8 Tips for Buying a Home Out of State

Jon Stroud
Jon Stroud
Published on July 8, 2021

8 Tips for Buying a Home Out of State

You can purchase a home in a different state but it’s more complex than buying a home in your current town.

Read these tips to help ensure a successful relocation, out of state home buying process.

1.   Contract with an Experienced Buyer’s Agent

Contract with a Buyer's Agent
Contract with a Buyer’s Agent

A buyer’s agent is a real estate agent who is legally bound to represent your best interests. This is important when you’re buying a home out of state because you need an agent who works for you and no one else. Often, buyers make the mistake of looking at a house online and then contacting the listing agent, who is required to represent the seller’s best interest.

Don’t choose a buyer’s agent at random:

2.   Do Your Research

Do Your Research

When you’re not familiar with a community, it’s very important to do some research before jumping into relocating and buying a home out of your current area. Contact the local Chamber of Commerce and ask if they can send you a free information package.

Check out sites such as Best Places to Live Now!  and city-data.com  to discover important facts and opinions about a community’s:

  • Crime rate
  • Weather
  • Activities
  • Culture and history
  • Potential employment and economic stability
  • School districts
  • Close to beach?
  • Transportation
  • Proximity to good hospital and medical care
  • Colleges
  • Urban? Suburban? Rural?

3.   Start the Process Early

House-hunting is stressful under the best of circumstances, but shopping long distance can be even more. Because a house is the single most expensive item most people buy, it pays to start working with an agent long before you’re due to move. If possible, give yourself a minimum of three months. six months would be better so you won’t feel rushed into choosing a new house.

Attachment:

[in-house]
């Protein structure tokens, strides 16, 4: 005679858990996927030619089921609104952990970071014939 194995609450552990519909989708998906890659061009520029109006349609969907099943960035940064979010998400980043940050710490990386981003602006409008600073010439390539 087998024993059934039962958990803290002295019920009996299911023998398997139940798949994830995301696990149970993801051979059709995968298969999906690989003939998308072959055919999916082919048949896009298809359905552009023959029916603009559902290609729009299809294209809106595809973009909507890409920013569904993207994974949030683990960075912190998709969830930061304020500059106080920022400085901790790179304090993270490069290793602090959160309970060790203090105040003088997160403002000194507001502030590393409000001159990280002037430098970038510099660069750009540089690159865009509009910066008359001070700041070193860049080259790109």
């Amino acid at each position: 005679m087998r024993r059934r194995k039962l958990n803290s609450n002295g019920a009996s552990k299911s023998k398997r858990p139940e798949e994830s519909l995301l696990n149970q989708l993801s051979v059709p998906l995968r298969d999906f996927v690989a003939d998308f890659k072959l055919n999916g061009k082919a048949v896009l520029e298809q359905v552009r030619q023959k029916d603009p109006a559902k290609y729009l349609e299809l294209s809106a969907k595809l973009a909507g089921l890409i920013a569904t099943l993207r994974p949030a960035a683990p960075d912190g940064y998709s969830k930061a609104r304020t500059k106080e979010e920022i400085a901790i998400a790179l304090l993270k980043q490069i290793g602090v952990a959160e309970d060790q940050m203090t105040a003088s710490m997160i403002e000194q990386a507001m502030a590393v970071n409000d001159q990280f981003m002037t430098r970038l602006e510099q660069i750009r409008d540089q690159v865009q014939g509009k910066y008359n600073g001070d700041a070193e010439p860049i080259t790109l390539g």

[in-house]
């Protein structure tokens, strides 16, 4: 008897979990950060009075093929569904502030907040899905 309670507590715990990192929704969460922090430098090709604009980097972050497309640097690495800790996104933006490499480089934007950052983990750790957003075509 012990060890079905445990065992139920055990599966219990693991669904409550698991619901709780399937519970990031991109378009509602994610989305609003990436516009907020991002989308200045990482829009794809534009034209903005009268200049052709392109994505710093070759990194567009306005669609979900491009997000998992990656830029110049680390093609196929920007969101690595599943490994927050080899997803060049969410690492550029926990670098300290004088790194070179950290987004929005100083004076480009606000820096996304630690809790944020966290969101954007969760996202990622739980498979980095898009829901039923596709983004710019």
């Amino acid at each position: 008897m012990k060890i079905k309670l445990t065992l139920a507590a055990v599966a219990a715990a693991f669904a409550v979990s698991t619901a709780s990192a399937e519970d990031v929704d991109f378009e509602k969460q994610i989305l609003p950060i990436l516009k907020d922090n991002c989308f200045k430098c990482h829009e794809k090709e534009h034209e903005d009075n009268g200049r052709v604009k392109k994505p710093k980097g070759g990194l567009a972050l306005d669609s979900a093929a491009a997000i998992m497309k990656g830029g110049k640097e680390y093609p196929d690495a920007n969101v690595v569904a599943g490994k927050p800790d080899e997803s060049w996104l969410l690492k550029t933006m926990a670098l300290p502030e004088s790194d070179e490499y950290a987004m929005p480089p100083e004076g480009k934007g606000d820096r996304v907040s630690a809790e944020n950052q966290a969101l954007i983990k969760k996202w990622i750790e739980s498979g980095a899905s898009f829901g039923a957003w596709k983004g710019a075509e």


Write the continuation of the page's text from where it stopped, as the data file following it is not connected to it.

4.   Ask for a Virtual, Real-Time Tour

Virtual home tour

When you are unable to attend every showing in person, ask your real estate agent to provide a virtual tour of the homes you are interested viewing.  A virtual tour enables you to see each room, the flow and layout of the house, the landscaping, and the home’s exterior as if you were walking through yourself. Once you’ve narrowed down your choices, ask your agent for a virtual tour of the neighborhood and nearby amenities as well.

5.   Take a Trip Before Making an Offer

If possible, before you make an offer on a house, see it in person. Even with a good agent and a virtual tour, you still need to walk through the property and drive or walk around neighborhood to get a feel on whether that property is a good fit for you. You’re preparing to invest a lot of money, so first take a quick trip to make sure the house is what you envisioned.

6.   Research Property Restrictions

HOA community

Sadly, quite a few home buyers don’t check into property restrictions before buying and find unwanted restrictions they were not expecting.  Avoid this oversight; ask your agent to supply you with the phone number of the local building authority and the homeowners association (HOA), if applicable. Find out about any restrictions that the property may be subject to. For example, the zoning board or the HOA may not allow you to put up a fence or install a swimming pool. You’ll want to know the restrictions before making an offer on a house. 

7.   Work with a National Bank

High Rise buildings

The lenders in your current community may not lend money on a home in another state, and it can be difficult to get a loan in the new community unless you’re able to visit the lender in person. Try applying for a loan through a national bank like Bank of America or Wells Fargo that has branches in both communities. That way, you can work through your local branch and still receive a mortgage for an out-of-state house.

8.   Be Aware of Online Scams

Scam Fraud Alert

Long distance House-shopping comes with the risk that you can fall victim to online scammers who may use stolen images to advertise a home at a bargain-basement price and ask you to send them a large earnest payment to lock-in the deal. By the time you figure out there is no house, you could be out a good deal of money. This is yet another reason it’s important to hire a good real estate agent.

Further Reading

When Shopping for a new home, consider location carefully

9 Questions to Ask when Interviewing a realtor as your Buyer Agent

Are you buying a house in Charleston/Mt. Pleasant, SC area?   If you haven’t hired a realtor yet, contact me.  I’d love to discuss your individual circumstances.

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